Which leads me to a simple idea that was actually Fabio’s. He asked the director of the school what she needed, then stopped talking and listened. We were standing at her house on one end of the island and it was a chicha party starting that day. Chicha Fuerte is a  moonshine  that gets made in a special hut for that purpose, and once its ready, everyone gets super lit. Its a special occasion! Big dishes of candy, big dishes of suelto cigarettes, women dressed to the nines, the men bleary eyed and askew.

He said, hey we can do English class but what else do you or the school need? In response, she immediately beelined it through the early stage chicha party to the schoolhouse to show us the flooding they experience any time it rains, and where it comes in the classroom, and described how much worse it gets in the wet season, which is just about to begin.

Dear reader, do you know about me and stormwater? In short, I am a fan! If there was one thing I was expecting to hear, it was not stormwater. Yet there it was, clear as the erosion patterns under the eaves of the building and the high water sediment marks on all the walls.

So I went back today, just me this time, to survey the site with a camera and tape measure. An older lady in traditional dress dodged out of the frame when I warned her a photo was coming. As I studied the ground, a man still in chicha mode asked me carefully in Spanish, “So what are you thinking?” as if I were a doctor making a diagnosis.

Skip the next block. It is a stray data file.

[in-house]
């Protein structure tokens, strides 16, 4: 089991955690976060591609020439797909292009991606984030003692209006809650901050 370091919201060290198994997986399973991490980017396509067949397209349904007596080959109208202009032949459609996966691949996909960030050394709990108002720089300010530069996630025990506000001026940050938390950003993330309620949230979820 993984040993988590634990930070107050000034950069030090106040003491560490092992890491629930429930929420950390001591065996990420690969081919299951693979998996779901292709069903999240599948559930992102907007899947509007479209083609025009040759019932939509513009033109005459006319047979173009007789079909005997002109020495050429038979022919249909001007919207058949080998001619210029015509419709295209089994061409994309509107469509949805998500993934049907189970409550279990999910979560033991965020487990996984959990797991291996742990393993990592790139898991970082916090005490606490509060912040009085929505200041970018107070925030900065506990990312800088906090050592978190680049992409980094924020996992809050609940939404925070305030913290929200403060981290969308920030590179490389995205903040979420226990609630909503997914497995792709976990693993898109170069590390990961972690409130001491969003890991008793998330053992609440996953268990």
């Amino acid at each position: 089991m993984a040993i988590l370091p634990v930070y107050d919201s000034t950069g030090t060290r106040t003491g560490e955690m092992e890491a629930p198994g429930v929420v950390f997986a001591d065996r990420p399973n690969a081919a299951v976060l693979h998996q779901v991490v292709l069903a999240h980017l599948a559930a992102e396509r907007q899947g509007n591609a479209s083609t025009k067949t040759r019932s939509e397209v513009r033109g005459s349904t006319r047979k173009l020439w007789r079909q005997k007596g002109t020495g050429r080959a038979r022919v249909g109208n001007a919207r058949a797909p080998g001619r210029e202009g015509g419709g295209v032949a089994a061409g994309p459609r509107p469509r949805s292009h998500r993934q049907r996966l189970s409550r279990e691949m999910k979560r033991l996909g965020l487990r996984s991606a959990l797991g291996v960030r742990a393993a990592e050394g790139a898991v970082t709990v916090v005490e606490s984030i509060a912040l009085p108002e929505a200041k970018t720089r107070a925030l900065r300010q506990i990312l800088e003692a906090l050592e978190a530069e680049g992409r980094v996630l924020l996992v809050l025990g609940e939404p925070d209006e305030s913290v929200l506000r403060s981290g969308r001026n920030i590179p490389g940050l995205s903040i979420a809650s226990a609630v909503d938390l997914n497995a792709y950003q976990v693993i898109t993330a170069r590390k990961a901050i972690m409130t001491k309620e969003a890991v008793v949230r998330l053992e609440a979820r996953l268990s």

“I’m thinking we need to keep the classroom from flooding!” I said. He enthusiastically agreed.

Back by the dock I stopped in the tienda to buy loose eggs at room temperature. You can just say how many you want! The shop attendant showed me the selfies she took with us when we were dressed up and we swapped numbers to share the photos. I carefully put the open package of eggs in the dinghy and rowed back along the shore, waving to pals and pals’ moms, boys jigging on docks, and other folks in tiny boats.

purge

October 29th, 2017 § 2 comments § permalink

In my various glancing blows with success, I have had the most humbling experience of rising to the level of my own incompetence. These moments of exposure to my own shortcomings and blindspots are seared into my memory along with the moments of professional bliss, those days when projects came to fruition, grants were awarded, awards were granted, or teams carried ideas further than I could have ever dreamed on my own.

I keep the dark days there, in my mental trophy case, as triumphs on par with the days I stood in the sun.

How else would I know the precise tone and timber of my own internal voice? How else would I know the sublime relief of amending a misstep? Would I have ever grown confident enough to take on risk without (extreme) fear and panic?

Today we lost a job lead to crew on a Swan. We don’t know and we may never know why, but the overall negotiation was dysfunctional, and we already understand that we partially dodged a bullet. When I do recover from this – go all the way through the disappointment, shame, reflection, and acceptance – the experience will ultimately go up on that shelf. But before I can do this, there is a bit more to wring from it.